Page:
The independent Russian news outlet Mediazona was the first to report Friday that Gessen’s profile has appeared on the online wanted list of Russia’s Interior Ministry, and The Associated Press was able to confirm that it was. It wasn’t clear from the profile when exactly Gessen was added to the list.
Russian media reported last month that a criminal case against Gessen, an award-winning author and an outspoken critic of President Vladimir Putin, was launched over an interview they did with the prominent Russian journalist Yury Dud.
In the interview, which was released on YouTube in September 2022 and has since been viewed more than 6.5 million times, the two among other things discussed atrocities by Russian armed forces in Bucha, a Ukrainian town near Kyiv that was briefly occupied by the Russian forces.
After Ukrainian troops retook it, they found the bodies of men, women and children on the streets, in yards and homes, and in mass graves, with some showing signs of torture. Russian officials have vehemently denied their forces were responsible and have prosecuted a number of Russian public figures for speaking out about Bucha, handing some lengthy prison terms.
Those prosecutions were carried out under a new law Moscow adopted days after sending troops to Ukraine that effectively criminalized any public expression about the war deviating from the official narrative. The Kremlin has insisted on calling it a “special military operation” and maintains that its troops in Ukraine only strike military targets, not civilians.
Between late February 2022 and early this month, 19,844 people have been detained for speaking out or protesting against the war while 776 people have been implicated in criminal cases over their anti-war stance, according to the OVD-Info rights group, which tracks political arrests and provides legal aid.
Gessen, who holds dual Russian and American citizenships and lives in the U.S., is unlikely to be arrested, unless they travel to a country with an extradition treaty with Russia. But Russian court could still try them in absentia and hand them a prison sentence of up to 10 years.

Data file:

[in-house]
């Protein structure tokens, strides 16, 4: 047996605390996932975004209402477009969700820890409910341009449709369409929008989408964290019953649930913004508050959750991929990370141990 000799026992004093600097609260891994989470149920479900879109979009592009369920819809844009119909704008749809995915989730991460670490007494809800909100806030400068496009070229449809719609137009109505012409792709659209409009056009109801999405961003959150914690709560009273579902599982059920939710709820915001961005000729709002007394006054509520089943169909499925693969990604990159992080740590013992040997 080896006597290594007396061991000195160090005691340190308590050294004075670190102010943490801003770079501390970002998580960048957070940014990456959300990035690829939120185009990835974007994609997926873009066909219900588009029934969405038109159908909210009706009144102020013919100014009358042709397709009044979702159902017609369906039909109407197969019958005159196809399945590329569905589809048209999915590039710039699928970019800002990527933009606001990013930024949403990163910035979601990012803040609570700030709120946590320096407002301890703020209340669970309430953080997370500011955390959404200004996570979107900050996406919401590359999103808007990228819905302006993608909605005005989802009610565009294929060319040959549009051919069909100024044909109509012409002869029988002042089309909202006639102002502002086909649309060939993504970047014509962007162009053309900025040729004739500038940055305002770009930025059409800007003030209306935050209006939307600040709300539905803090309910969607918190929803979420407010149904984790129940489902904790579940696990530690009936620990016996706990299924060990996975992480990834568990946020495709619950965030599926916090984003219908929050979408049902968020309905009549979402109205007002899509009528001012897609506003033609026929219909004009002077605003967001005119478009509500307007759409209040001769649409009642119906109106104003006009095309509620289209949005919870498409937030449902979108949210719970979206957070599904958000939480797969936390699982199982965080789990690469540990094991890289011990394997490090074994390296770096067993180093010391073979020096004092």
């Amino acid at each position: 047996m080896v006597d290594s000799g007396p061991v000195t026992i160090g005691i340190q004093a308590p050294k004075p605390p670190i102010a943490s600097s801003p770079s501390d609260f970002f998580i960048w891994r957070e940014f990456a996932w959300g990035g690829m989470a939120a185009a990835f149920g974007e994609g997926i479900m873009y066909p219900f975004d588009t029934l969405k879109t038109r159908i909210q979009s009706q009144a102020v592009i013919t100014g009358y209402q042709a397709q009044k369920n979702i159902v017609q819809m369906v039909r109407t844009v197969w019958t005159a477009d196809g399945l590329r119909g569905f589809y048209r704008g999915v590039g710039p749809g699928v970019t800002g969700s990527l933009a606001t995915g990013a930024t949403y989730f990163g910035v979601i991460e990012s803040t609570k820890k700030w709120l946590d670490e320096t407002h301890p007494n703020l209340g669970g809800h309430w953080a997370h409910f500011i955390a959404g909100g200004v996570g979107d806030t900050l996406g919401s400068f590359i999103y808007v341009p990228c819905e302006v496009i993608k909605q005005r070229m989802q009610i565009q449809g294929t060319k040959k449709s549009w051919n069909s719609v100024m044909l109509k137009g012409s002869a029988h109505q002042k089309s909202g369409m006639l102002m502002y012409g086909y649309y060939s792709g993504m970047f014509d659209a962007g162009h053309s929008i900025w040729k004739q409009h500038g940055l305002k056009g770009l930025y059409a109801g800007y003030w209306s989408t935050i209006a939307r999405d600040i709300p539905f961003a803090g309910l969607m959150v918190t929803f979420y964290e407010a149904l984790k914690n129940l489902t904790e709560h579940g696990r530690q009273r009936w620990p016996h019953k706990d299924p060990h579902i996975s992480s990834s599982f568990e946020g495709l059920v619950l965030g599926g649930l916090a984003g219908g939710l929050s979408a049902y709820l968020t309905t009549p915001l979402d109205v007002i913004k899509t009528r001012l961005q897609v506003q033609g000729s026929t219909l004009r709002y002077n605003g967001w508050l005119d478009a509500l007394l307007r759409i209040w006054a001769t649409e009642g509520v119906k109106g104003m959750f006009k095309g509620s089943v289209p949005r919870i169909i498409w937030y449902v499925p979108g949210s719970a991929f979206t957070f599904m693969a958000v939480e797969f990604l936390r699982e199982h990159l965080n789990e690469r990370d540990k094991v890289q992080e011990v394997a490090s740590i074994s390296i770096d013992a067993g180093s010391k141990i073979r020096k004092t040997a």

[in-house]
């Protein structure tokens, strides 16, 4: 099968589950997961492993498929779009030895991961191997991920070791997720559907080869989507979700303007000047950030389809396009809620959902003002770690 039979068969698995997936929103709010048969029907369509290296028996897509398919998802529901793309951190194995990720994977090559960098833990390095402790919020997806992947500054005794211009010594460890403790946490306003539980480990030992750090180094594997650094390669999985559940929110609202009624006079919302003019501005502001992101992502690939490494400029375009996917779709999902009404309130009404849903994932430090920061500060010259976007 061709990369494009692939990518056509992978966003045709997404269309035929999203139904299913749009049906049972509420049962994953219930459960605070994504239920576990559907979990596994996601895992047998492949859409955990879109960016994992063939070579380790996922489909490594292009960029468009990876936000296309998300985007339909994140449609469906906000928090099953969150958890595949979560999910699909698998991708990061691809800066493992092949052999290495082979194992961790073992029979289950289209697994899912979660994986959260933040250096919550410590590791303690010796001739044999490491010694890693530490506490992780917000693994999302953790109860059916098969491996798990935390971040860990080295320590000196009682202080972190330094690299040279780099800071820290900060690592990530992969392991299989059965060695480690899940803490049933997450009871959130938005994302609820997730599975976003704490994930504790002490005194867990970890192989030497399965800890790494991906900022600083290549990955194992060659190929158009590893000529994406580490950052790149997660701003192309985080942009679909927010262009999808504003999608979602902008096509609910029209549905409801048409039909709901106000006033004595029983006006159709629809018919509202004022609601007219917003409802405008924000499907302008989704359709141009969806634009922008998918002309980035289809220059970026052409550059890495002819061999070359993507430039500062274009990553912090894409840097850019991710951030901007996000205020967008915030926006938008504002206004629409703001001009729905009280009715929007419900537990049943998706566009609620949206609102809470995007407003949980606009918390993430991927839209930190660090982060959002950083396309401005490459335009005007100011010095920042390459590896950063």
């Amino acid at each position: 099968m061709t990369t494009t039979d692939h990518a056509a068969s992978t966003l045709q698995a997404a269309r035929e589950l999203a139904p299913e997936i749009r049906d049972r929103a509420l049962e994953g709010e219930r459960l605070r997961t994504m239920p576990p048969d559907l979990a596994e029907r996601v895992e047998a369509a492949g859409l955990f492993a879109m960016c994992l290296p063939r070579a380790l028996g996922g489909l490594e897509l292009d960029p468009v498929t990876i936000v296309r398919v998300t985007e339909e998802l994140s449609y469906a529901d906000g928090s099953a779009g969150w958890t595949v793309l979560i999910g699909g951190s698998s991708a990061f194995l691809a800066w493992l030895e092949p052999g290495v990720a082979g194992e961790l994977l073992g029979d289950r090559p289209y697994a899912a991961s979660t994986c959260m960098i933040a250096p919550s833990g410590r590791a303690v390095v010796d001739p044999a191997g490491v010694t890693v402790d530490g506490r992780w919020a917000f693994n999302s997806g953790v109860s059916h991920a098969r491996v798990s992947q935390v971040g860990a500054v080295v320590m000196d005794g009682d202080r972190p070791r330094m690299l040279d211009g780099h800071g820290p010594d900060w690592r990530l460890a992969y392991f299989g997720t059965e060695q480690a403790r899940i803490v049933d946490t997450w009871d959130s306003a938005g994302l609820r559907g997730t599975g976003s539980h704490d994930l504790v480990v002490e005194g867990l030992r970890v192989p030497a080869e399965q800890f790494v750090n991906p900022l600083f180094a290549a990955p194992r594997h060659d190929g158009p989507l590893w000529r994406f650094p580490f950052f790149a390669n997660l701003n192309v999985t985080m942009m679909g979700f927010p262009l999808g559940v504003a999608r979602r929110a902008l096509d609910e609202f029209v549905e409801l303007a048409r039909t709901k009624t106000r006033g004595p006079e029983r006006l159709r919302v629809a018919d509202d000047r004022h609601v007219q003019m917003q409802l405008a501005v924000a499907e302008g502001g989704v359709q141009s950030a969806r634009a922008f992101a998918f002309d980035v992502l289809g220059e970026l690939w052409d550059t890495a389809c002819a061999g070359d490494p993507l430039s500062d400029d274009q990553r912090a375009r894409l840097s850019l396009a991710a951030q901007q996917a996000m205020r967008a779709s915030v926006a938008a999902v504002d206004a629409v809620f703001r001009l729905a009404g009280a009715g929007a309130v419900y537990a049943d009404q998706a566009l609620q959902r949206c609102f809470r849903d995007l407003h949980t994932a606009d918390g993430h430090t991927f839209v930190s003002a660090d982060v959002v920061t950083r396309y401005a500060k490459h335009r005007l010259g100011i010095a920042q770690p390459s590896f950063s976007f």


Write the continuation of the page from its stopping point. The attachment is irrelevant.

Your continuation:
Pressure is also mounting on dissidents imprisoned in Russia. On Friday, supporters of Alexei Gorinov, a former member of a Moscow municipal council sentenced to seven years in prison for speaking out against the war, reported that his health significantly deteriorated in prison, and he is not being given the treatment he needs.
Gorinov was sentenced last year and is currently serving time at a penal colony in the Vladimir region east of Moscow. In a post on the messaging app Telegram, his supporters said his lawyer visited him on Friday and said Gorinov “doesn’t have the strength to sit up on a chair or even speak.” He told the lawyer that he has bronchitis and fever, but prison doctors claim he doesn’t need treatment, the post said.
The 62-year-old Gorinov has a chronic lung condition, and several years ago had part of a lung removed, the post said.
Allies of imprisoned opposition leader Alexey Navalny were also concerned about his well-being on Friday.
Navalny is serving a 19-year prison term on the charges of extremism in the same region as Gorinov, and for the last three days his lawyers have not allowed to visit him, the politician’s spokesperson Kira Yarmysh said on X, formerly known as Twitter. Yarmysh said that letters to Navalny were also not being delivered to him.